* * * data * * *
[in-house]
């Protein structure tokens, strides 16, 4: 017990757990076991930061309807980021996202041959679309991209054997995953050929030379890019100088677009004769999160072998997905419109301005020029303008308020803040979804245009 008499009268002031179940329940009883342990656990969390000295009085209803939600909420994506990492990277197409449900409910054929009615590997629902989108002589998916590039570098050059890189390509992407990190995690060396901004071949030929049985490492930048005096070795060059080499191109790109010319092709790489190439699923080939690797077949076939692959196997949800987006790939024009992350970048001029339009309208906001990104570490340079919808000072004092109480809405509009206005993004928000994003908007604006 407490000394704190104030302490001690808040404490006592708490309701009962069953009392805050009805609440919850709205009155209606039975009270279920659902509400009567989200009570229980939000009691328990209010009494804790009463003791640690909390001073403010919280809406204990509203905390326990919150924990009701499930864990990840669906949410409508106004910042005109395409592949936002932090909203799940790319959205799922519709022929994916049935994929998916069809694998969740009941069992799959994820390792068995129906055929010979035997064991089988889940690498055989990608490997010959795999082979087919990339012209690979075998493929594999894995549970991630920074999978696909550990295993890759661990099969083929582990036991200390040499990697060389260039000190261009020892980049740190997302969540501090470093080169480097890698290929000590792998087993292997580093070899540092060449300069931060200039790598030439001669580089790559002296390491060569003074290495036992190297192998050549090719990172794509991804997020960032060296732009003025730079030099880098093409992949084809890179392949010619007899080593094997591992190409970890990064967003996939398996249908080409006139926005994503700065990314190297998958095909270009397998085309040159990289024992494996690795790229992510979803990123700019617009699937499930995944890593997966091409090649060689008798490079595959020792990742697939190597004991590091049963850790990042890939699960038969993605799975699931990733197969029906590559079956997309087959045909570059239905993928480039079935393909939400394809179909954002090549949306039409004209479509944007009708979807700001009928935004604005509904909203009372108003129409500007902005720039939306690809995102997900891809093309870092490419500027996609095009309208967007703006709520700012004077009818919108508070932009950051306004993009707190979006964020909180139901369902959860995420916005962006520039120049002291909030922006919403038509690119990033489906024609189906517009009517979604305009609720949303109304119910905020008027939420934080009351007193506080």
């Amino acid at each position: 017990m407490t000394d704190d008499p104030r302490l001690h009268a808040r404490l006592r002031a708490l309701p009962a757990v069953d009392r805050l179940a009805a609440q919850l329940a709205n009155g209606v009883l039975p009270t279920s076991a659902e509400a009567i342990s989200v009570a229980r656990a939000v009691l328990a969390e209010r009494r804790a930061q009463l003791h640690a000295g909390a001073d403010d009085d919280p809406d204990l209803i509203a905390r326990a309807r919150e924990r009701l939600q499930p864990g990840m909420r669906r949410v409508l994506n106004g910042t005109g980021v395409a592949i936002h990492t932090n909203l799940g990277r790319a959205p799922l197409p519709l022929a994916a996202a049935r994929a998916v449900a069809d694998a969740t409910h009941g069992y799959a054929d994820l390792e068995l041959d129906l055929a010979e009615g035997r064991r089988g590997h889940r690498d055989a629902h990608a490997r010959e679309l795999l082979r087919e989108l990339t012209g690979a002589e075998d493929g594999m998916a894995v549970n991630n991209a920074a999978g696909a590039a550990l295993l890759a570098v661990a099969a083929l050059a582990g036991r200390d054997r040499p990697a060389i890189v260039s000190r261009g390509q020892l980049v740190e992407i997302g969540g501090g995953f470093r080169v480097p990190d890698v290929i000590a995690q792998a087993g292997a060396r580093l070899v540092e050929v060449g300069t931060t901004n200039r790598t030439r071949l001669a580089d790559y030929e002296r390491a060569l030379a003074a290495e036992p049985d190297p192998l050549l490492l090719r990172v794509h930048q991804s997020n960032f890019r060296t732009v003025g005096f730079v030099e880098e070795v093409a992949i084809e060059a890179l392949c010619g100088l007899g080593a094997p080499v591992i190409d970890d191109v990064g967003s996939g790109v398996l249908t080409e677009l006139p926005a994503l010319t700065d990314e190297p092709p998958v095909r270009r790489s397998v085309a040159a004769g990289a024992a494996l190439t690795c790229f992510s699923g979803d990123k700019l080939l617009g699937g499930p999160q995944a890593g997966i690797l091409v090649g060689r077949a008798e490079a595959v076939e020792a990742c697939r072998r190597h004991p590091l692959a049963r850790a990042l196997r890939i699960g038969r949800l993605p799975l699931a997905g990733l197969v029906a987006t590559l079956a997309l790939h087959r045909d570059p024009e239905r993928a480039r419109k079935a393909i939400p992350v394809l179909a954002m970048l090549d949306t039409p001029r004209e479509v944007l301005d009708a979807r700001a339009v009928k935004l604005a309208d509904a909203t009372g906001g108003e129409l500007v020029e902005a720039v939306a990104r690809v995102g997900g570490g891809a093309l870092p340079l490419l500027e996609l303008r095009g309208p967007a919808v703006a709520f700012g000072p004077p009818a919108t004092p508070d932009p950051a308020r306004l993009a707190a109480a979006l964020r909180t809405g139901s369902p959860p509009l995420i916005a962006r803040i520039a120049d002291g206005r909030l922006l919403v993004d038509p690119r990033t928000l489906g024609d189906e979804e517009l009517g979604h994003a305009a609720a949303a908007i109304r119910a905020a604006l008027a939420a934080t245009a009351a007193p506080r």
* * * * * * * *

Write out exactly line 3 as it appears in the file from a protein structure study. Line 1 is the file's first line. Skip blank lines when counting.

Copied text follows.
């Amino acid at each position: 017990m407490t000394d704190d008499p104030r302490l001690h009268a808040r404490l006592r002031a708490l309701p009962a757990v069953d009392r805050l179940a009805a609440q919850l329940a709205n009155g209606v009883l039975p009270t279920s076991a659902e509400a009567i342990s989200v009570a229980r656990a939000v009691l328990a969390e209010r009494r804790a930061q009463l003791h640690a000295g909390a001073d403010d009085d919280p809406d204990l209803i509203a905390r326990a309807r919150e924990r009701l939600q499930p864990g990840m909420r669906r949410v409508l994506n106004g910042t005109g980021v395409a592949i936002h990492t932090n909203l799940g990277r790319a959205p799922l197409p519709l022929a994916a996202a049935r994929a998916v449900a069809d694998a969740t409910h009941g069992y799959a054929d994820l390792e068995l041959d129906l055929a010979e009615g035997r064991r089988g590997h889940r690498d055989a629902h990608a490997r010959e679309l795999l082979r087919e989108l990339t012209g690979a002589e075998d493929g594999m998916a894995v549970n991630n991209a920074a999978g696909a590039a550990l295993l890759a570098v661990a099969a083929l050059a582990g036991r200390d054997r040499p990697a060389i890189v260039s000190r261009g390509q020892l980049v740190e992407i997302g969540g501090g995953f470093r080169v480097p990190d890698v290929i000590a995690q792998a087993g292997a060396r580093l070899v540092e050929v060449g300069t931060t901004n200039r790598t030439r071949l001669a580089d790559y030929e002296r390491a060569l030379a003074a290495e036992p049985d190297p192998l050549l490492l090719r990172v794509h930048q991804s997020n960032f890019r060296t732009v003025g005096f730079v030099e880098e070795v093409a992949i084809e060059a890179l392949c010619g100088l007899g080593a094997p080499v591992i190409d970890d191109v990064g967003s996939g790109v398996l249908t080409e677009l006139p926005a994503l010319t700065d990314e190297p092709p998958v095909r270009r790489s397998v085309a040159a004769g990289a024992a494996l190439t690795c790229f992510s699923g979803d990123k700019l080939l617009g699937g499930p999160q995944a890593g997966i690797l091409v090649g060689r077949a008798e490079a595959v076939e020792a990742c697939r072998r190597h004991p590091l692959a049963r850790a990042l196997r890939i699960g038969r949800l993605p799975l699931a997905g990733l197969v029906a987006t590559l079956a997309l790939h087959r045909d570059p024009e239905r993928a480039r419109k079935a393909i939400p992350v394809l179909a954002m970048l090549d949306t039409p001029r004209e479509v944007l301005d009708a979807r700001a339009v009928k935004l604005a309208d509904a909203t009372g906001g108003e129409l500007v020029e902005a720039v939306a990104r690809v995102g997900g570490g891809a093309l870092p340079l490419l500027e996609l303008r095009g309208p967007a919808v703006a709520f700012g000072p004077p009818a919108t004092p508070d932009p950051a308020r306004l993009a707190a109480a979006l964020r909180t809405g139901s369902p959860p509009l995420i916005a962006r803040i520039a120049d002291g206005r909030l922006l919403v993004d038509p690119r990033t928000l489906g024609d189906e979804e517009l009517g979604h994003a305009a609720a949303a908007i109304r119910a905020a604006l008027a939420a934080t245009a009351a007193p506080r």